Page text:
Gesture-like Light Control with Kinect

I've put together a new video showing how a zone-based control system can do "gesture-like" things, such as raising and lowering one's hand to control the brightness of a light.

Kinect Home Automation goes HTML5

It's taken me longer than I expected, but I finally have a new video ready, complete with music this time.  This video covers my latest work with the Kinect: an HTML5(ish) web interface and low-level protocol for configuring and using the Kinect with a home automation system.  I also demonstrate my own home automation software.  I'm sure you'll all enjoy this video.

Sneak peek

I've been hard at work writing code, so I haven't been as responsive to inquiries as I would like.  To try to make up for that, here's a very work-in-progress preview of what's coming next:

Kinect home automation - Questions and Answers

This is a followup post to my previous post and video demonstrating how I used a Kinect sensor in my home automation system.  That video has generated a pleasantly surprising amount of interest and a lot of questions.  I invited a friend over to help demonstrate some of the answers.  Though this isn't the big revelation people may be hoping for, I hope this new post and video answer many of the questions that have been asked.

Home automation and lighting control with Kinect

Update: be sure to read my followup blog post where I answer common questions about this hack.
Update 2: I've written a web interface to make it easy to set up a Kinect in a home automation system.
Update 3: The Kinect automation system is available for purchase by tech-savvy early adopters on the Nitrogen Logic web site.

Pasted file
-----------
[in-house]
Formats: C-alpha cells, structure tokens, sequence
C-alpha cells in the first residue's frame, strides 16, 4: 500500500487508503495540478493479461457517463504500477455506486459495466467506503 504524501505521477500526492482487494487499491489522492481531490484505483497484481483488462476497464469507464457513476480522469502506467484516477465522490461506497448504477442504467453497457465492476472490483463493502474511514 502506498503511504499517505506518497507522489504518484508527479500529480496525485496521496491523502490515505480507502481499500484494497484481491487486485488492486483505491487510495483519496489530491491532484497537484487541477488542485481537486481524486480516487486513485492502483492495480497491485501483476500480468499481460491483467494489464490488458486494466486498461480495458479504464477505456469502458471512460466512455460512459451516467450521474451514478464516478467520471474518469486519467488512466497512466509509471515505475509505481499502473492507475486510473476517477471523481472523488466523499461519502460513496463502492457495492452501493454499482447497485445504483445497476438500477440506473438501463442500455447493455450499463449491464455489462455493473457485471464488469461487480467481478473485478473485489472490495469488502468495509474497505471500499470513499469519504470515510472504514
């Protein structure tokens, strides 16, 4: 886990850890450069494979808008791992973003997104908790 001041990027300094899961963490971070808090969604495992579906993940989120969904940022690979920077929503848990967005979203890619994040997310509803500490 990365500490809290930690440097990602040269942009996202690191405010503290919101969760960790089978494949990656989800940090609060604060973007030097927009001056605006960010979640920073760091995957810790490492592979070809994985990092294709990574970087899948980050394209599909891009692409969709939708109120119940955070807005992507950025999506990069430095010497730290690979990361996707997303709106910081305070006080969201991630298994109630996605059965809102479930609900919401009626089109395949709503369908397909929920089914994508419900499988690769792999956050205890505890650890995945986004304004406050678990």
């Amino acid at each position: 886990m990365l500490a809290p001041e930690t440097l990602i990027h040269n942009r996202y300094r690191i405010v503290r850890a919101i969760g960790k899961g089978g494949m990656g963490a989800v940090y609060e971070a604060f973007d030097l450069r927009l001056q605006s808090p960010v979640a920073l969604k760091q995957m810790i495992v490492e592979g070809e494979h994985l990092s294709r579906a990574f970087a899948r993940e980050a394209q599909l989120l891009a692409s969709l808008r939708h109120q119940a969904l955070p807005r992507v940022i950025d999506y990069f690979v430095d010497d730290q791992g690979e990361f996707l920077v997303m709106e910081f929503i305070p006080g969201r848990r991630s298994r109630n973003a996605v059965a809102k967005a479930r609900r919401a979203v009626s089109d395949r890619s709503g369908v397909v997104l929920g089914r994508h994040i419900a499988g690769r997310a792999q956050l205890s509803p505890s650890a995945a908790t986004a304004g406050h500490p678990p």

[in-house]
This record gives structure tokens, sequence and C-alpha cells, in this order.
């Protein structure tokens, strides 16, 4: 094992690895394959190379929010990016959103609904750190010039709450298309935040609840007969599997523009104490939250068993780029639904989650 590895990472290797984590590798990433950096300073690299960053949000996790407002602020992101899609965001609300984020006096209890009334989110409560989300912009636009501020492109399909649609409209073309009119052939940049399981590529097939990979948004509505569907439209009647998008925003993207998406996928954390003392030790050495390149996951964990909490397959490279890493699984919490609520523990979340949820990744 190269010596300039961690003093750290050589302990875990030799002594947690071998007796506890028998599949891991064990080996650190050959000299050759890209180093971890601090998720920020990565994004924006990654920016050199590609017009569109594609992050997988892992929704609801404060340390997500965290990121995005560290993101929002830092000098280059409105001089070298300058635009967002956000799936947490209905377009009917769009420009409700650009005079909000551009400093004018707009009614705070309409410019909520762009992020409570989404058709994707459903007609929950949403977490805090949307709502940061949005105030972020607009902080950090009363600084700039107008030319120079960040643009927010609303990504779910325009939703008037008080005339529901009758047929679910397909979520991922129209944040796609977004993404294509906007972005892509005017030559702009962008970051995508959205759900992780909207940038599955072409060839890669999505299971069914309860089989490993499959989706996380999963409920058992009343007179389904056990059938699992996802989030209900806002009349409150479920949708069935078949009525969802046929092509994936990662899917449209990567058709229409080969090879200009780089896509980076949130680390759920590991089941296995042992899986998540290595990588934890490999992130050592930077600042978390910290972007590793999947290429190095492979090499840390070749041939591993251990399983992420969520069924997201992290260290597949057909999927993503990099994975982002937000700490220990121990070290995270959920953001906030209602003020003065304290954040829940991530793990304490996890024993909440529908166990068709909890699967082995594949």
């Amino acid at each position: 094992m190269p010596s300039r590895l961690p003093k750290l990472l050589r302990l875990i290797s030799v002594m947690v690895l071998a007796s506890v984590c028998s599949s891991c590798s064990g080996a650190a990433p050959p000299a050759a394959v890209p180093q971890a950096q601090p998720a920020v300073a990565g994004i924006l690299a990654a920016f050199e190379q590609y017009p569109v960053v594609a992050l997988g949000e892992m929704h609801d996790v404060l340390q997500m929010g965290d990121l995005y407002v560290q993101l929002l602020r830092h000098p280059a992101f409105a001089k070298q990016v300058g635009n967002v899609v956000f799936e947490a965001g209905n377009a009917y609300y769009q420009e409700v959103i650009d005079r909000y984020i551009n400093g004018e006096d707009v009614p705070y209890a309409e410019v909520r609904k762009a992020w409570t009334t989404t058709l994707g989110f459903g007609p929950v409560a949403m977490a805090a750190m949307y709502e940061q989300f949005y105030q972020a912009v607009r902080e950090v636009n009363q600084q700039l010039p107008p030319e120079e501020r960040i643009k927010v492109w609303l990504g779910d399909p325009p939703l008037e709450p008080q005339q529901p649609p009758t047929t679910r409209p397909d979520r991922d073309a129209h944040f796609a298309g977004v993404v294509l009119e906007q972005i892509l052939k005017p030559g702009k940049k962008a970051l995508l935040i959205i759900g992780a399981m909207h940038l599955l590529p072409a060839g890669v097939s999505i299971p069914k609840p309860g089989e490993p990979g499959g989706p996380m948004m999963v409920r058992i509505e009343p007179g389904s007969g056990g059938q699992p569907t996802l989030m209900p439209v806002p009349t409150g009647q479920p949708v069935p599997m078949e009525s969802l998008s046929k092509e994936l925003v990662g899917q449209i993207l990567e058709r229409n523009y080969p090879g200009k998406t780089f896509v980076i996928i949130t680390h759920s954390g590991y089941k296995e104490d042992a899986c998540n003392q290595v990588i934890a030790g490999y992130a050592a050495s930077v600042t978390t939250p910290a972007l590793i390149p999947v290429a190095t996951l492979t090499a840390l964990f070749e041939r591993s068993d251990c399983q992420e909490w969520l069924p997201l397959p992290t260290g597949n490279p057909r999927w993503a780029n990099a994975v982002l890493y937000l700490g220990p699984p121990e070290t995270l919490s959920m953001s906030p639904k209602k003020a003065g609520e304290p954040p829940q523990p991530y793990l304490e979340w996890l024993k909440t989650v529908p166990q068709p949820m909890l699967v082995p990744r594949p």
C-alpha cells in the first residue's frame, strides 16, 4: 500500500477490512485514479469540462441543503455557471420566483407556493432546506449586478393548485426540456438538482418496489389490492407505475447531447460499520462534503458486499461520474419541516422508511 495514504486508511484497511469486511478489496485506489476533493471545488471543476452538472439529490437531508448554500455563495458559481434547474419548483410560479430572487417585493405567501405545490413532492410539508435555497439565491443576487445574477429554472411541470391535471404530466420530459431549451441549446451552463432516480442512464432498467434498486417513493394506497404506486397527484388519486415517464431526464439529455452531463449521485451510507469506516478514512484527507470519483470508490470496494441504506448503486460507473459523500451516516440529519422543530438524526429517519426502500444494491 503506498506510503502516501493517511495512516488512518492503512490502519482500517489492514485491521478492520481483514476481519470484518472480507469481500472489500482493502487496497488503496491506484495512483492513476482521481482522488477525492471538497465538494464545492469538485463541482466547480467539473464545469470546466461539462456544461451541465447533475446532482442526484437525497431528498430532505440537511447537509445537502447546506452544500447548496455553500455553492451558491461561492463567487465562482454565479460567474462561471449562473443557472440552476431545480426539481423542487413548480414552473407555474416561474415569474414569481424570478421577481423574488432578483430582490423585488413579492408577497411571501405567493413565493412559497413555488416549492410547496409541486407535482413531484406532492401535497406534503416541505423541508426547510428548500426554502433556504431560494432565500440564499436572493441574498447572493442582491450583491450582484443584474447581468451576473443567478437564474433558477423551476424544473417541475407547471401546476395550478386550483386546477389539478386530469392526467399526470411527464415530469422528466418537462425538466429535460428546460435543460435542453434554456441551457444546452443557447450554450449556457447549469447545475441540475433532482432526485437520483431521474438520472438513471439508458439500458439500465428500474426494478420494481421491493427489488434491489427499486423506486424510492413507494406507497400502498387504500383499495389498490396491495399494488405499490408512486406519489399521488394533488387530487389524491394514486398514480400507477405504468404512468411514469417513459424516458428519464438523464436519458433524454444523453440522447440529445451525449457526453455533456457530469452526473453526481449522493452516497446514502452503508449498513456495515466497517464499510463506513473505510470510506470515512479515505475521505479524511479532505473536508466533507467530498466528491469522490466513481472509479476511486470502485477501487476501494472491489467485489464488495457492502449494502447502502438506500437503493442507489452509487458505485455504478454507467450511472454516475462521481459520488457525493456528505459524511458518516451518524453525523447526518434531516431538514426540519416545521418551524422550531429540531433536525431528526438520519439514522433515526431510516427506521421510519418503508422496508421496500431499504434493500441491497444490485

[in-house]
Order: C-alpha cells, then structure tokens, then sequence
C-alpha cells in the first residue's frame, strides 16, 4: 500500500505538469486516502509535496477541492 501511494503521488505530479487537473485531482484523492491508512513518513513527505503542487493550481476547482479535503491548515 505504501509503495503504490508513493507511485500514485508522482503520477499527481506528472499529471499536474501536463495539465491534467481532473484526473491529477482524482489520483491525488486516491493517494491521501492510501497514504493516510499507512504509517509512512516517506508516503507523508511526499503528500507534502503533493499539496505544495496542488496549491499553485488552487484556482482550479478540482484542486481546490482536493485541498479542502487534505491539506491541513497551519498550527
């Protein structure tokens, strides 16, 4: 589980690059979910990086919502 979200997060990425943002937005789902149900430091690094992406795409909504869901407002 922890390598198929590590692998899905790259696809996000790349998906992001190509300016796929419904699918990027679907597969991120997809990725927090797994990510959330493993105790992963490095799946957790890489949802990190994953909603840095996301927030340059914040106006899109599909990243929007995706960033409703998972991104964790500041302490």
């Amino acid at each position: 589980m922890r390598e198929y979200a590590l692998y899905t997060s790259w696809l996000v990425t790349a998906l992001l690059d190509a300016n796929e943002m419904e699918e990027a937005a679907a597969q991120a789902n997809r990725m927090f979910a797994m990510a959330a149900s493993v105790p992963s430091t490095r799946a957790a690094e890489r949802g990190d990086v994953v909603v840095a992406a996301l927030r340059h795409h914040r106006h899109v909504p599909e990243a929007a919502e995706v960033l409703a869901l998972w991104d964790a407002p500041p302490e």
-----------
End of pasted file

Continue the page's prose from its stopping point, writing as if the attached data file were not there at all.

As I mentioned in my original ASCII art Kinect hacks post, I have been integrating the Xbox Kinect camera into my home automation system.  That integration has finally reached the point where it's ready to demonstrate.

ASCII art Kinect hacks


Update: a video for kinradar has been added below.

It seems all the cool kids are coming up with and sharing their Kinect hacks these days.  I decided I could join the fray by incorporating the Kinect into my home automation system, but first I'd need to understand the best way to process the depth data.

cliserver: An Example Libevent-based Socket Server

A little less than a month ago I was learning how to use libevent for a project of mine, but didn't find very many examples for my particular use case.  I decided to remedy the situation and polished and released my first libevent-based demo, called cliserver, on github, under a permissive 2-clause BSD license.  It accepts as many simultaneous connections as the system can handle and presents a very simple command-line interface to connecting clients.  The code in this example was then used as a starting point for upgrading my home automation project's network interface layer.

How to Convert a SheevaPlug from JFFS2 to UBI/UBIFS via USB (and upgrade U-Boot in the process)

Update: as of October 2016, some or all of the links are broken. Use a search engine or to find the original content.

Although there are existing tutorials for upgrading a SheevaPlug to UBIFS, they require running a non-MTD/non-flash installation of Linux on the SheevaPlug, and none of them fully explain loading an UBI image from a USB flash drive.  I also wanted to upgrade from Ubuntu 9.04 (jaunty) to Debian Squeeze.  I had to work around a few problems along the way, including bugs in Ubuntu's mtd-utils.  I didn't want to forget how I did all this, so here is exactly how I upgraded U-Boot, configured U-Boot's mtdparts, and converted my SheevaPlugs (yes, that's more than one SheevaPlug) to UBIFS, step by step.  I'm using PuTTY on Ubuntu 10.10 to access the SheevaPlug's USB-serial port, but other methods (like cu and screen) and distributions will work just as well.